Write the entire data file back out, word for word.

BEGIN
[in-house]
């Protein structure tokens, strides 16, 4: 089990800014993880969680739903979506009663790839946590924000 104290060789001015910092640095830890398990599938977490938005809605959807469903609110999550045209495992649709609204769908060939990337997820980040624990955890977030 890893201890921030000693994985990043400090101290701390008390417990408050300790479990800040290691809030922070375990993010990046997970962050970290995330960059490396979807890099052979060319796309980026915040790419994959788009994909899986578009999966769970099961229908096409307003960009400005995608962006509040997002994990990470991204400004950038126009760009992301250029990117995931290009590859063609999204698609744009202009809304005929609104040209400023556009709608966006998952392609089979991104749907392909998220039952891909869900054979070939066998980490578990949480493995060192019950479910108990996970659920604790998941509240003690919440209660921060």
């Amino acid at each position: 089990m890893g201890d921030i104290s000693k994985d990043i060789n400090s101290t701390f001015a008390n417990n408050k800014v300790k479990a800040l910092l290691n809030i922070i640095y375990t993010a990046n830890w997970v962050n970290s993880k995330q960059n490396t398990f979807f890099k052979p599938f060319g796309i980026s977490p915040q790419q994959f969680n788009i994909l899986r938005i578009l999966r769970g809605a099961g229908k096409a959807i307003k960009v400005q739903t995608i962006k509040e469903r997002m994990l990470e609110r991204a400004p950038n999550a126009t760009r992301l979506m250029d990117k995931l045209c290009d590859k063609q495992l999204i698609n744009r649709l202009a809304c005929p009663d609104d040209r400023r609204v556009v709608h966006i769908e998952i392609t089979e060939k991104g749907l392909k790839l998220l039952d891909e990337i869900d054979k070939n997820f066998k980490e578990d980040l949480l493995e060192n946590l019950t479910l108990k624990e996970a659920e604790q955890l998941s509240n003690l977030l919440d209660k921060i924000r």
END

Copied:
[in-house]
């Protein structure tokens, strides 16, 4: 089990800014993880969680739903979506009663790839946590924000 104290060789001015910092640095830890398990599938977490938005809605959807469903609110999550045209495992649709609204769908060939990337997820980040624990955890977030 890893201890921030000693994985990043400090101290701390008390417990408050300790479990800040290691809030922070375990993010990046997970962050970290995330960059490396979807890099052979060319796309980026915040790419994959788009994909899986578009999966769970099961229908096409307003960009400005995608962006509040997002994990990470991204400004950038126009760009992301250029990117995931290009590859063609999204698609744009202009809304005929609104040209400023556009709608966006998952392609089979991104749907392909998220039952891909869900054979070939066998980490578990949480493995060192019950479910108990996970659920604790998941509240003690919440209660921060």
């Amino acid at each position: 089990m890893g201890d921030i104290s000693k994985d990043i060789n400090s101290t701390f001015a008390n417990n408050k800014v300790k479990a800040l910092l290691n809030i922070i640095y375990t993010a990046n830890w997970v962050n970290s993880k995330q960059n490396t398990f979807f890099k052979p599938f060319g796309i980026s977490p915040q790419q994959f969680n788009i994909l899986r938005i578009l999966r769970g809605a099961g229908k096409a959807i307003k960009v400005q739903t995608i962006k509040e469903r997002m994990l990470e609110r991204a400004p950038n999550a126009t760009r992301l979506m250029d990117k995931l045209c290009d590859k063609q495992l999204i698609n744009r649709l202009a809304c005929p009663d609104d040209r400023r609204v556009v709608h966006i769908e998952i392609t089979e060939k991104g749907l392909k790839l998220l039952d891909e990337i869900d054979k070939n997820f066998k980490e578990d980040l949480l493995e060192n946590l019950t479910l108990k624990e996970a659920e604790q955890l998941s509240n003690l977030l919440d209660k921060i924000r």